Tuesday, 3 April 2012

Damien Hirst at Tate Modern. A journey from radical artist to brand ambassador.

  Damien Hirst's retrospective at Tate Modern has for the first time in this country given us the opportunity to consider the artists output and assess whether he really was an enfant terrible and if he really is an overpriced and overexposed artist.
Hirst and his contemporaries undeniably shaped the modern art scene of 90’s London. They arrogantly blazed their trail from art colleges and into mainstream media. They simply could not be ignored. Hirst was at the forefront getting their work seen and then eventually becoming the figurehead who the media latched onto. His work backed up the arrogance - provocative but with serious questions about death and mortality.
Fast forward to 2012 and at this major show one wonders how it all went wrong.
In some senses it all went right for Damien Hirst, the prices went through the roof and buyers were eating out of the perfectly manicured hands of the gallery owners. The amount of money changing hands is not the problem per se but what is the problem is that his work has become less powerful as a result. The work on display does feel uneven and that’s ignoring the fact that there is much missing, including the much criticised paintings from The Wallace Collection show. There are real highlights, A Thousand Years 1990 is a stark, raw work stripped down the barest elements, - steel, glass, flies, maggots, MDF, insect-o-cutor, cow's head, sugar and water. The list emphasises the sheer confrontational element of Hirsts early work. The juxtaposition was daring and the effect was powerful. The issues raised about life and death were being shoved in our faces and the effect was at times shocking and it certainly made waves in the art world. In 1992 The Saatchi Gallery exhibited The Physical Impossibility of Death in the Mind of Someone Living, the iconic shark suspended in a tank. Today the effect is diminished - the shark has shrivelled and the work seems smaller on a wooden floor in the Tate as opposed to the bright white walls and floors at Saatchis gallery.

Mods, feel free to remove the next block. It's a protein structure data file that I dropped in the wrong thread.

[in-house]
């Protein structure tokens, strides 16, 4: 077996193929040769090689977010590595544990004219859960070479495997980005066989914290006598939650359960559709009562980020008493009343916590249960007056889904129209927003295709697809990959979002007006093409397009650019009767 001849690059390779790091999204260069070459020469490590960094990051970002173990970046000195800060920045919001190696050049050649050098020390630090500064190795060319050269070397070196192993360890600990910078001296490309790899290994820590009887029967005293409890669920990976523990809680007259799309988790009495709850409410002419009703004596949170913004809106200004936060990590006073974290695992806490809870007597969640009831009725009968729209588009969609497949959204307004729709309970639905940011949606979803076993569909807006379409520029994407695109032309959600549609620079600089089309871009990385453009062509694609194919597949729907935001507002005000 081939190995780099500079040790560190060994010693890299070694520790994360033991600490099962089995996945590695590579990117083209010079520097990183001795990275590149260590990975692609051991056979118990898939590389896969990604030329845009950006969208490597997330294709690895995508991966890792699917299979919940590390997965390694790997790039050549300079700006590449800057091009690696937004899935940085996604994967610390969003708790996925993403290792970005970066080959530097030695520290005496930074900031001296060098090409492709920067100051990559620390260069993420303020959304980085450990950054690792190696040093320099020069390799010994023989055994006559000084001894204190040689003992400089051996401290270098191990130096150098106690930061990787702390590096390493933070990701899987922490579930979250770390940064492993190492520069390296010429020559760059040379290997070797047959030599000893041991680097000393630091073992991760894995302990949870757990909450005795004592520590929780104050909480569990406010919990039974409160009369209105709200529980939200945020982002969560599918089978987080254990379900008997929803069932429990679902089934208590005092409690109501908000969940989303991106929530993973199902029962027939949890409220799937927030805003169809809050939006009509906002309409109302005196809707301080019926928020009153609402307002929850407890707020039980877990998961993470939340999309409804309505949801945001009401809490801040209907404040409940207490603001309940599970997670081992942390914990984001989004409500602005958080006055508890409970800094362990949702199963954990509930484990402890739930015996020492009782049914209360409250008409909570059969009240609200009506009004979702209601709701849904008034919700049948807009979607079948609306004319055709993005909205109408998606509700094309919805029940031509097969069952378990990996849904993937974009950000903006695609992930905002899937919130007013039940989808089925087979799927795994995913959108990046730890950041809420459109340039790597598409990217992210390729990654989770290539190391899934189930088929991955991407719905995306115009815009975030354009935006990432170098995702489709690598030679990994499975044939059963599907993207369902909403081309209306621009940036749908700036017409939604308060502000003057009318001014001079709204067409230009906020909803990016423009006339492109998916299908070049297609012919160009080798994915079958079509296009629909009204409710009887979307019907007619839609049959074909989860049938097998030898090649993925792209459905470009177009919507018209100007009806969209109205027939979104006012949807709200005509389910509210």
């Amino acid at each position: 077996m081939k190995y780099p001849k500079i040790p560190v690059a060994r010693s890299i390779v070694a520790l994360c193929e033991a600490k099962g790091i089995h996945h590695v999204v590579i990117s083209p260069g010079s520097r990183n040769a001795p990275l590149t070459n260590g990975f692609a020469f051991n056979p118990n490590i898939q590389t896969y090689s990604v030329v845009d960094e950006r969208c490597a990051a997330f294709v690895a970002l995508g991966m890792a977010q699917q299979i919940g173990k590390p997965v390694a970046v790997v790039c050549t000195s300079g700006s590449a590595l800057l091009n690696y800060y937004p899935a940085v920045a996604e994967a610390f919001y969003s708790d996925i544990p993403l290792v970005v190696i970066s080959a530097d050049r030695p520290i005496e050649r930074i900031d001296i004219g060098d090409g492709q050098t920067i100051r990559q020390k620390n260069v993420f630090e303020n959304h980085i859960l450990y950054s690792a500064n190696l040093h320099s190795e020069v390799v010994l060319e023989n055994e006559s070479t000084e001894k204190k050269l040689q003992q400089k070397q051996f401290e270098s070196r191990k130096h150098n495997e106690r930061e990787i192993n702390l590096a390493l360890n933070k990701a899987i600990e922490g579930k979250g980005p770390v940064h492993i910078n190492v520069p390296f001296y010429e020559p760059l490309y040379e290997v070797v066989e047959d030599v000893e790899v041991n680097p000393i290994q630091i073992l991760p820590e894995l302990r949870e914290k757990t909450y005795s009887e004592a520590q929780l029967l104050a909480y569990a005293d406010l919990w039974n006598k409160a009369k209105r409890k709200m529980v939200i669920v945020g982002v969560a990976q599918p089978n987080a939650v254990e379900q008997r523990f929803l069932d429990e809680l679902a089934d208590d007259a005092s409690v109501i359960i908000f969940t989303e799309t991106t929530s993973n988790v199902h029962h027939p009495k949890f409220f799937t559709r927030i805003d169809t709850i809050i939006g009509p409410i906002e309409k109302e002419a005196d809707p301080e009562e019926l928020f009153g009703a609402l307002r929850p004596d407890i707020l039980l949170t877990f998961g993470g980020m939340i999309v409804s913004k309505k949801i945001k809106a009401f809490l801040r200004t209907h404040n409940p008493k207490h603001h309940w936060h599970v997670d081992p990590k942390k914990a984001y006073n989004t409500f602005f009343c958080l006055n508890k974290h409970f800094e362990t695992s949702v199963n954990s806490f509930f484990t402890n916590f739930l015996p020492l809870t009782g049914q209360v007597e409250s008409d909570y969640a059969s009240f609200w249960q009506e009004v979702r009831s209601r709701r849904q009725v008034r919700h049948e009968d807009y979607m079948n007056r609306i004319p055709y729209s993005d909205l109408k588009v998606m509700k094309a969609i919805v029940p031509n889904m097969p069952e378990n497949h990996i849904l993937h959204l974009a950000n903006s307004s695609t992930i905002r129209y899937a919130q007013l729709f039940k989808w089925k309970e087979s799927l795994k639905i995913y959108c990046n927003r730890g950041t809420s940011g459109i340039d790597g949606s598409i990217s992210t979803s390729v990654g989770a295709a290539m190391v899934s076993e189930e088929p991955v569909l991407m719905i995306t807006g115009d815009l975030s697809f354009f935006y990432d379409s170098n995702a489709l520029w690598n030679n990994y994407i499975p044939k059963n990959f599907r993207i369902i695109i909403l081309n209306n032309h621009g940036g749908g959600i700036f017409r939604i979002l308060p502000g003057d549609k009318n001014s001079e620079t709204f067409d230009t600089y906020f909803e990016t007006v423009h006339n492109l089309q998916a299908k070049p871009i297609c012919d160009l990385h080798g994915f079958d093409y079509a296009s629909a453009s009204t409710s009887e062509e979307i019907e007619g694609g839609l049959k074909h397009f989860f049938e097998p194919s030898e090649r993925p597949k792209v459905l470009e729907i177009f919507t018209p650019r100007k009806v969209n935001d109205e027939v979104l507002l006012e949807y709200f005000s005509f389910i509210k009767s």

The Physical Impossibility of Death in the Mind of Someone Living 1991 by Damien Hirst

In between the highlights there is also repetition which is certainly a Hirst trait.
The repetition does work in his pharmacy series, the scale of medicinal use in todays society and what is says about the solutions and answers we seek in response to our own fragile mortality. Of course he repeats and multiplies butterflies and of course his spots. This where the repetition surges into mass production. After personally creating 20 spot paintings it is now known that there have been 1400 created by his assistants. This large scale production was part of the development of Hirst as a brand.
Hirst was part of the whirlwind of 90’s celebrity culture and it seemed to be an ideal opportunity to extend the Hirst brand. It was in 1997 he launched Pharmacy a restaurant in Notting Hill filled with his artwork and attracting A list celebrities. The venture set up with PR supremo Matthew Freud lasted until 2003 when investors called time on its existence. Freud opined "There's always a danger when things represent a cultural moment that they will eventually fall. In the end you become a sacred cow. Culture moves on and it doesn't take you with it." 

Pharmacy 1992 by Damien Hirst

Around this time Hirst’s affairs were taken over by accountant Frank Dunphy who realised it was possible to renegotiate the percentages galleries were taking and increase the artists takings. In effect the middle men were being taken out and Hirst was getting even closer to the art market and his customer base. Business was booming and he was the darling of the art world. The later work reflects that of a luxury brand. It’s all glitz – gleaming, sleak, dazzling and reassuringly expensive. It has also become empty. Beneath the shiny veneer there is little being said, there is no rawness in the beauty, no provocation, no glorious juxtaposition of materials.
One hopes that Hirst is having a laugh at the absurdity of it all and he will return to what I think he does best. His ability to shock and show that beauty can be seen in the most unlikely of places and in the most unlikely of moments. In the years to come we will know whether Hirst is a radical artist at heart or whether his vision has become sanitised  and incapable of recapturing the rawness and beauty
that was once his trademark.

I Am Become Death Shatterer of Worlds 2006